*** Special Event *** In celebration and support of its current virtual cinema release via the “Theatrical-At-Home” program (and in select traditional venues), the team behind the critically acclaimed sci-fi drama THE 11TH GREEN will unite together for a special Q & A event . This event will help theatres currently presenting the film to offer their audience more of the traditional filmgoing experience. The special event will take place on Monday, July 20 that 4:00 P.M. PST / 7:00 P.M. EST (check online for your correct time zone). The Q & A will feature writer-director Christopher Munch plus stars Campbell Scott and George Gerdes, moderated by the film’s editor Curtiss Clayton. Audience members attending the virtual Q and A will have the chance to submit questions to the team, as if they were attending an in-person event.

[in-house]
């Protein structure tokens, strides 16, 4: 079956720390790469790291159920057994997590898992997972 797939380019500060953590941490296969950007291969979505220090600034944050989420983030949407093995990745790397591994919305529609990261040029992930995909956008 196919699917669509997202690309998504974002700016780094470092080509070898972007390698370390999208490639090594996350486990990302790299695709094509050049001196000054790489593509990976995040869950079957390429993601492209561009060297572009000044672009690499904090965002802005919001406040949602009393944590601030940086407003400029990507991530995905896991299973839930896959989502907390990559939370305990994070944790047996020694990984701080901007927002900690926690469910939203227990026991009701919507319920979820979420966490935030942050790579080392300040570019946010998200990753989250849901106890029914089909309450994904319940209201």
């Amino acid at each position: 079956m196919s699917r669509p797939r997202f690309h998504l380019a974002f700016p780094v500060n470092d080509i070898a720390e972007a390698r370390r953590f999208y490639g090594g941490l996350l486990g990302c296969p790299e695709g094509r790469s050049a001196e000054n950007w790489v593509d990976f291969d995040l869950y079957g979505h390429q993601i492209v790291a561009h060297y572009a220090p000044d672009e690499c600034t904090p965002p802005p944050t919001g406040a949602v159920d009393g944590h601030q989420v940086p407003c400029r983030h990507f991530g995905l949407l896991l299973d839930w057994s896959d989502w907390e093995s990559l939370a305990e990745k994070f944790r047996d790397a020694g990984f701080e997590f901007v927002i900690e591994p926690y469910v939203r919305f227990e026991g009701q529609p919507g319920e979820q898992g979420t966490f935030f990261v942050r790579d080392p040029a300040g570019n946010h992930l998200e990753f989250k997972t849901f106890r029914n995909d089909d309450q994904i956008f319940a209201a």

About the filmmaker: Christopher Munch’s feature, the wilder­ness drama Letters from the Big Man (2011), was a New York Times Critics’ Pick and featured a lauded central performance by Lily Rabe. Five of his features have played at Sundance, and his first, The Hours and Times (1992), a speculative biopic about Beatles’ manager Brian Epstein, won a special jury prize there. An impossible dream was the overarching theme of Munch’s sec­ond feature, the period landscape drama Color of a Brisk and Leaping Day (1996), based on the true story of a young trolley mechanic who tries to save a doomed short-line railroad to Yosemite National Park. Munch then undertook the sprawling, unconventional mother-daughter story The Sleepy Time Gal (2002), which Kevin Thomas in the Los Angeles Times wrote “has a depth, range and subtlety far greater than most American films” and which David Ansen of Newsweek upon its release stated was Jacqueline Bisset’s “finest performance.” Munch followed this with another unconventional family dissection,  Harry and Max (2004), about two pop star brothers.  He is a past Guggenheim  fellow, recipient of the Wolfgang Staudte Prize at Berlin, winner of two Independent Spirit Awards, including the “Someone To Watch” Award, and has been featured in two Whitney Biennial exhibitions. He has received competitive awards from the Alfred P. Sloan Foundation (for science in film), Creative Capital Foundation, The American Film Institute, The Merchant and Ivory Foundation, and others. christophermunch.com